We thank Salomeh for her valuable contributions and look forward to supporting her through her research project. She shares, “I grew up in South Etobicoke, and I have worked with Humber in the past. They are great at partnering with different community organizations, which I’ve always admired, and it gives me the utmost pleasure to work at Humber”. This is what Salomeh had to say about her experiences and involvement with Humber’s Office of Research & Innovation (ORI):

“Research is not new, but research and leading a team, and community mobilizing is a new experience and has given me the opportunity to really apply my years of frontline experience and academic background into practical ways. I’ve always been adamant about the importance of bridging the gap between theory and practice in what I do and how I teach. This research project has been another reminder that research can have tangible possibilities, when done right.” —Salomeh Ahmadi

Get to know Salomeh a little better; here are five things you did not know about her:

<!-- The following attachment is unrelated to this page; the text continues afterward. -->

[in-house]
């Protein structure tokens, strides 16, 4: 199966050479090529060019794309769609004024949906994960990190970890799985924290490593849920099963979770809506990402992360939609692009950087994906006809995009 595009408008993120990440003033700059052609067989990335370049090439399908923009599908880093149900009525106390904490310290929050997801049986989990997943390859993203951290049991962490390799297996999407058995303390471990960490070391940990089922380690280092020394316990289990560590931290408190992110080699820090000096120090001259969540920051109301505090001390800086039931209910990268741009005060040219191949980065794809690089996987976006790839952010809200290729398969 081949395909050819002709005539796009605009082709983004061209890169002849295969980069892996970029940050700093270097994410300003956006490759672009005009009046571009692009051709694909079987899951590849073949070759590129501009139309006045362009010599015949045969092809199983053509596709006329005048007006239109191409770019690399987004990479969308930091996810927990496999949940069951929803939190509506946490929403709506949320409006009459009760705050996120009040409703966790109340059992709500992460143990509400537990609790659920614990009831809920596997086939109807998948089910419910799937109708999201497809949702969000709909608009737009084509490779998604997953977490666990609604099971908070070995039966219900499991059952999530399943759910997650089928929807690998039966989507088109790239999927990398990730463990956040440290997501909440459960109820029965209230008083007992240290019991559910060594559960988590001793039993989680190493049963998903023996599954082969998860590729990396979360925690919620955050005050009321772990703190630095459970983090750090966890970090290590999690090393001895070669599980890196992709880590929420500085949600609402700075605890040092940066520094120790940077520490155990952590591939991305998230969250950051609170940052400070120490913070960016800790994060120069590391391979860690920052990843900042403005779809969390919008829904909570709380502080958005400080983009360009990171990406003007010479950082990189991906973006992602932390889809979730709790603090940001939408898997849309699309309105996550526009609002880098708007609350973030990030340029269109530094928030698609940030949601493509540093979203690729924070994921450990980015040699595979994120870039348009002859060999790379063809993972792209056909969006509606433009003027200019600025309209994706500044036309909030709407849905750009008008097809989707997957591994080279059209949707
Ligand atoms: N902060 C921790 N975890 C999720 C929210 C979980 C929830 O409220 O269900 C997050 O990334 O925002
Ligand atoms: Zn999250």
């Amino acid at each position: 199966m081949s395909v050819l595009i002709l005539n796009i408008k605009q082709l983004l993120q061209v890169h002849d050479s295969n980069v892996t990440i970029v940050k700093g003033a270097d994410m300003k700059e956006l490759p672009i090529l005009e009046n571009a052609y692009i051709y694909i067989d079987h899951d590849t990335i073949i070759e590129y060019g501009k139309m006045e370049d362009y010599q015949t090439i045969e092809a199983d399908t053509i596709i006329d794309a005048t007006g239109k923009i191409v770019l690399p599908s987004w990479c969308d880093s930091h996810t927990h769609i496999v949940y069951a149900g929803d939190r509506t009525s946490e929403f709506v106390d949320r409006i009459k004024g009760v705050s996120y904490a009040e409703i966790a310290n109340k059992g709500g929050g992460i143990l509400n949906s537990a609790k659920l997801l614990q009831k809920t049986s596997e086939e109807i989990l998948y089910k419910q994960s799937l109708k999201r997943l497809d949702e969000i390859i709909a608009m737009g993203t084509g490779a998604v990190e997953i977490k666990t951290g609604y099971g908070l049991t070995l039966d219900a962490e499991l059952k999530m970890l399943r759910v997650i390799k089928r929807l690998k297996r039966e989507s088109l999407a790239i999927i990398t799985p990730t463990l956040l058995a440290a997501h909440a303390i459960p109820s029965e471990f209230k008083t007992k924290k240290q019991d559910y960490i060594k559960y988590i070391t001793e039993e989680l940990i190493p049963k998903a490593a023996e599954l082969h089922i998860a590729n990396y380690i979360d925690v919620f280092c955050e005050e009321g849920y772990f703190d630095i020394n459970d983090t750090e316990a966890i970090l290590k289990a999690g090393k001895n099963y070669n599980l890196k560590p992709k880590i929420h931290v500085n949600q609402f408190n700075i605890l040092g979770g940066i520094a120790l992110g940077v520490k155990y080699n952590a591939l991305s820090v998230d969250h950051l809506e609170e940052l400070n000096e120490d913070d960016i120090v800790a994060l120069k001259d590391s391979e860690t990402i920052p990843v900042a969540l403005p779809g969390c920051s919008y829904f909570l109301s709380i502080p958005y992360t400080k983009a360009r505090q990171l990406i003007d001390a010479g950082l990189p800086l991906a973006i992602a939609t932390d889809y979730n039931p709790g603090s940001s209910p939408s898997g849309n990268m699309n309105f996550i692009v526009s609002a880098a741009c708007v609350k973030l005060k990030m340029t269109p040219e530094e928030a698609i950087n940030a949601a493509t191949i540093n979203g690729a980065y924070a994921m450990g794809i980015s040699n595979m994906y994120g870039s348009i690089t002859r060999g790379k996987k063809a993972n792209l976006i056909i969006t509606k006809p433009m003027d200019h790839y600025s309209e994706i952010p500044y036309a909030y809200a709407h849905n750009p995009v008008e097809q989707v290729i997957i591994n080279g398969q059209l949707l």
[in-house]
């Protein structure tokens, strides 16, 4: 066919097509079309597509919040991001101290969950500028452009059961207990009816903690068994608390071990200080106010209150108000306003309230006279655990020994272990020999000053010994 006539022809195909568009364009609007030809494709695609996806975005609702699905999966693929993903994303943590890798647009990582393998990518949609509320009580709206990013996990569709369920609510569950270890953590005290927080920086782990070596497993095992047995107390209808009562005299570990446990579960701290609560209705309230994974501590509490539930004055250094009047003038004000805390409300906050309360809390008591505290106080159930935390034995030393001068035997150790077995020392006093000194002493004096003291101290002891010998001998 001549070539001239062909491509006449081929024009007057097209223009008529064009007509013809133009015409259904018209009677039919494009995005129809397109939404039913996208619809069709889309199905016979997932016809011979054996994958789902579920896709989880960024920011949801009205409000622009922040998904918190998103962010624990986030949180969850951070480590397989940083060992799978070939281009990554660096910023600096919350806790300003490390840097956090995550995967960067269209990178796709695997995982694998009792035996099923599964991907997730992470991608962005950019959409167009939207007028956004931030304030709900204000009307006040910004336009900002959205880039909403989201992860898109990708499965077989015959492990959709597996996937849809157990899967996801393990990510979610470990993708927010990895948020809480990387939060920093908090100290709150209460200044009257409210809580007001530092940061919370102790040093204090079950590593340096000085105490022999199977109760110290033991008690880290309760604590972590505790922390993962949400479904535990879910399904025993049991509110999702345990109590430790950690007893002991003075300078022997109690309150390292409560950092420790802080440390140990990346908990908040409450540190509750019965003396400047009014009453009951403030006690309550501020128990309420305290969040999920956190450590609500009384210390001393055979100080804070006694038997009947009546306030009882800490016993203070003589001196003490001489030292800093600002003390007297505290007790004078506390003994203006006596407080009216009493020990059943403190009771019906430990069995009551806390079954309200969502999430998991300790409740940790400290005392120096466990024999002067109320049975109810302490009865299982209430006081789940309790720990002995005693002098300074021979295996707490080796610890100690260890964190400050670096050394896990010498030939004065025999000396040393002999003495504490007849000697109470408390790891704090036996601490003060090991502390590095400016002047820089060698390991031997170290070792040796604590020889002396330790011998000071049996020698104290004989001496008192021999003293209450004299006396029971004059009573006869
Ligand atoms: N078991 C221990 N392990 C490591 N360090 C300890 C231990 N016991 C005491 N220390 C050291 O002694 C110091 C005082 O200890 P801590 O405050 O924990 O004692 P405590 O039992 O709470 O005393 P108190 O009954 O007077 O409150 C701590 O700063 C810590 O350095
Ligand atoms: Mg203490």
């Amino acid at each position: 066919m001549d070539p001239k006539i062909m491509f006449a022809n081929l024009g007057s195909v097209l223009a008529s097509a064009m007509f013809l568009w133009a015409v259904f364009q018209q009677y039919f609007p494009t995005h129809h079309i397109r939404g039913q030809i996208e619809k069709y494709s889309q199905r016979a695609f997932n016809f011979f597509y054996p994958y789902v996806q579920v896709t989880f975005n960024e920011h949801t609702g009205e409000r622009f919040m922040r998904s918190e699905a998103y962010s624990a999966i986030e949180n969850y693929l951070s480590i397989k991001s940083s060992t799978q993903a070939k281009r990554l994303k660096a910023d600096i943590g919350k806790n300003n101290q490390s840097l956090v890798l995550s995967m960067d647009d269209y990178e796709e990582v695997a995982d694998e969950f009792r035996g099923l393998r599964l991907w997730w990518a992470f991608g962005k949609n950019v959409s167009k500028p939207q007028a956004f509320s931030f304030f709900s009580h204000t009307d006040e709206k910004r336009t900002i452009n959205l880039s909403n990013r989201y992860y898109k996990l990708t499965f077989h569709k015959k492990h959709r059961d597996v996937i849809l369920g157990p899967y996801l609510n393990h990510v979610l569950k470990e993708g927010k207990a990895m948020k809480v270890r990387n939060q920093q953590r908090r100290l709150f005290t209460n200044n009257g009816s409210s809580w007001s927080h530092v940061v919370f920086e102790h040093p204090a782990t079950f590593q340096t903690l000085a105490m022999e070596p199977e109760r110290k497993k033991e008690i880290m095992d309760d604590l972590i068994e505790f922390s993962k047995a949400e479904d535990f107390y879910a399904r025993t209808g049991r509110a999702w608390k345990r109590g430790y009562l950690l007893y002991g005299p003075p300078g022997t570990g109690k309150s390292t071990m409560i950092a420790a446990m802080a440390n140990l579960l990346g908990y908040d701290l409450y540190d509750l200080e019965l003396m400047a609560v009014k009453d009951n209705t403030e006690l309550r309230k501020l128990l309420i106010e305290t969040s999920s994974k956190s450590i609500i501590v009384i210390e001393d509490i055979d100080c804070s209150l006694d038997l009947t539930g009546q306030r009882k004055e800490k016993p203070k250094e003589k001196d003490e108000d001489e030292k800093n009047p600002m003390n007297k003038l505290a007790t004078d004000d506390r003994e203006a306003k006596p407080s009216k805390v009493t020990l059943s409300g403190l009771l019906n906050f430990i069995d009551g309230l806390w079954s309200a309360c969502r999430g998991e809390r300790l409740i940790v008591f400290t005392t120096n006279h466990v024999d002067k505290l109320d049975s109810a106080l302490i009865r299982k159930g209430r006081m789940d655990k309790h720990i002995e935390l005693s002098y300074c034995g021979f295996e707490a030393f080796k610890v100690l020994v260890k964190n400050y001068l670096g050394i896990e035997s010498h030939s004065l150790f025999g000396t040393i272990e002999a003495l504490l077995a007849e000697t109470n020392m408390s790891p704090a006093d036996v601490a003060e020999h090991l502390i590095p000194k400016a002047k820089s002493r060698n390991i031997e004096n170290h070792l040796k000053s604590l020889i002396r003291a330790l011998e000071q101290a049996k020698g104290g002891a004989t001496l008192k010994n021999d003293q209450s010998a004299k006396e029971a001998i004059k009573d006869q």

• When I’m not at work, I enjoy the outdoors, long walks with friends, and nature photography. I used to go fencing. Once indoor sports centres become fully operational, I can’t wait to resume!
  • A favourite book or two: ‘All About Love: New Visions’ by Bell Hooks: she is a renowned scholar, cultural critic, and activist. I would recommend watching her talks and interviews on YouTube.
  • Favourite Podcast: ‘On Being’ with Krista Tippett.
  • A website/social platform I visit most often: Twitter. The Toronto Public Library. Podcast and Music related.
  • Coffee or Tea: Definitely Tea.

The success of research projects is an outcome we are enthusiastic about sharing with our audience. Expect regular updates from us highlighting breakthroughs through research and innovation. In the meantime, we want to hear from you. What are some of the projects you are leading? Get involved with Humber’s Office of Research & Innovation